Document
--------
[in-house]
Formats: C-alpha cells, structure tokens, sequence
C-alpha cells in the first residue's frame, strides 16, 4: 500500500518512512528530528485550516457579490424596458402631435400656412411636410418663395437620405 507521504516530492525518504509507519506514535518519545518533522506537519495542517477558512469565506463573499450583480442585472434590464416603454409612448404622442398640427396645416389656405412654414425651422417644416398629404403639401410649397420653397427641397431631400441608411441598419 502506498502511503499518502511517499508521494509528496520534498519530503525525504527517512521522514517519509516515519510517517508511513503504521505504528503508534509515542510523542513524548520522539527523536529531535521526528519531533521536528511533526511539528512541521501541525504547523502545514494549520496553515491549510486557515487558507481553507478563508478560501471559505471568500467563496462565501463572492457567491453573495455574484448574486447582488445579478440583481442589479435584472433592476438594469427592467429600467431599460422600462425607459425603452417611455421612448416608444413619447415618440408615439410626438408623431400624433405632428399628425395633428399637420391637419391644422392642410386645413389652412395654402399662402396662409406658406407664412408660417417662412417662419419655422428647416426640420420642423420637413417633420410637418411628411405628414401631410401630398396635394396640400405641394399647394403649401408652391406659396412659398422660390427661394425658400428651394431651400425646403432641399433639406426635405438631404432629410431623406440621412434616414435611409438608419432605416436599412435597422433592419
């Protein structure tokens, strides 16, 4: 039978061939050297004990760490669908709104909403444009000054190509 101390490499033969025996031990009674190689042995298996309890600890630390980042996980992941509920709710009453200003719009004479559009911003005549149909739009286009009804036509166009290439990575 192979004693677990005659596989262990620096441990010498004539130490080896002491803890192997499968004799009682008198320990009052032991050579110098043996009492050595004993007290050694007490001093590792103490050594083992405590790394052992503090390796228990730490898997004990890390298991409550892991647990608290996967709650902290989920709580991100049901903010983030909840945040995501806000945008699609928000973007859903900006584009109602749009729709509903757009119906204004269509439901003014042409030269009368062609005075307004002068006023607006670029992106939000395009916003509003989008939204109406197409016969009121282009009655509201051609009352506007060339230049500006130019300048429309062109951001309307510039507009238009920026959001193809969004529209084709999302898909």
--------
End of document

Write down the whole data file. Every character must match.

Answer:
[in-house]
Formats: C-alpha cells, structure tokens, sequence
C-alpha cells in the first residue's frame, strides 16, 4: 500500500518512512528530528485550516457579490424596458402631435400656412411636410418663395437620405 507521504516530492525518504509507519506514535518519545518533522506537519495542517477558512469565506463573499450583480442585472434590464416603454409612448404622442398640427396645416389656405412654414425651422417644416398629404403639401410649397420653397427641397431631400441608411441598419 502506498502511503499518502511517499508521494509528496520534498519530503525525504527517512521522514517519509516515519510517517508511513503504521505504528503508534509515542510523542513524548520522539527523536529531535521526528519531533521536528511533526511539528512541521501541525504547523502545514494549520496553515491549510486557515487558507481553507478563508478560501471559505471568500467563496462565501463572492457567491453573495455574484448574486447582488445579478440583481442589479435584472433592476438594469427592467429600467431599460422600462425607459425603452417611455421612448416608444413619447415618440408615439410626438408623431400624433405632428399628425395633428399637420391637419391644422392642410386645413389652412395654402399662402396662409406658406407664412408660417417662412417662419419655422428647416426640420420642423420637413417633420410637418411628411405628414401631410401630398396635394396640400405641394399647394403649401408652391406659396412659398422660390427661394425658400428651394431651400425646403432641399433639406426635405438631404432629410431623406440621412434616414435611409438608419432605416436599412435597422433592419
């Protein structure tokens, strides 16, 4: 039978061939050297004990760490669908709104909403444009000054190509 101390490499033969025996031990009674190689042995298996309890600890630390980042996980992941509920709710009453200003719009004479559009911003005549149909739009286009009804036509166009290439990575 192979004693677990005659596989262990620096441990010498004539130490080896002491803890192997499968004799009682008198320990009052032991050579110098043996009492050595004993007290050694007490001093590792103490050594083992405590790394052992503090390796228990730490898997004990890390298991409550892991647990608290996967709650902290989920709580991100049901903010983030909840945040995501806000945008699609928000973007859903900006584009109602749009729709509903757009119906204004269509439901003014042409030269009368062609005075307004002068006023607006670029992106939000395009916003509003989008939204109406197409016969009121282009009655509201051609009352506007060339230049500006130019300048429309062109951001309307510039507009238009920026959001193809969004529209084709999302898909």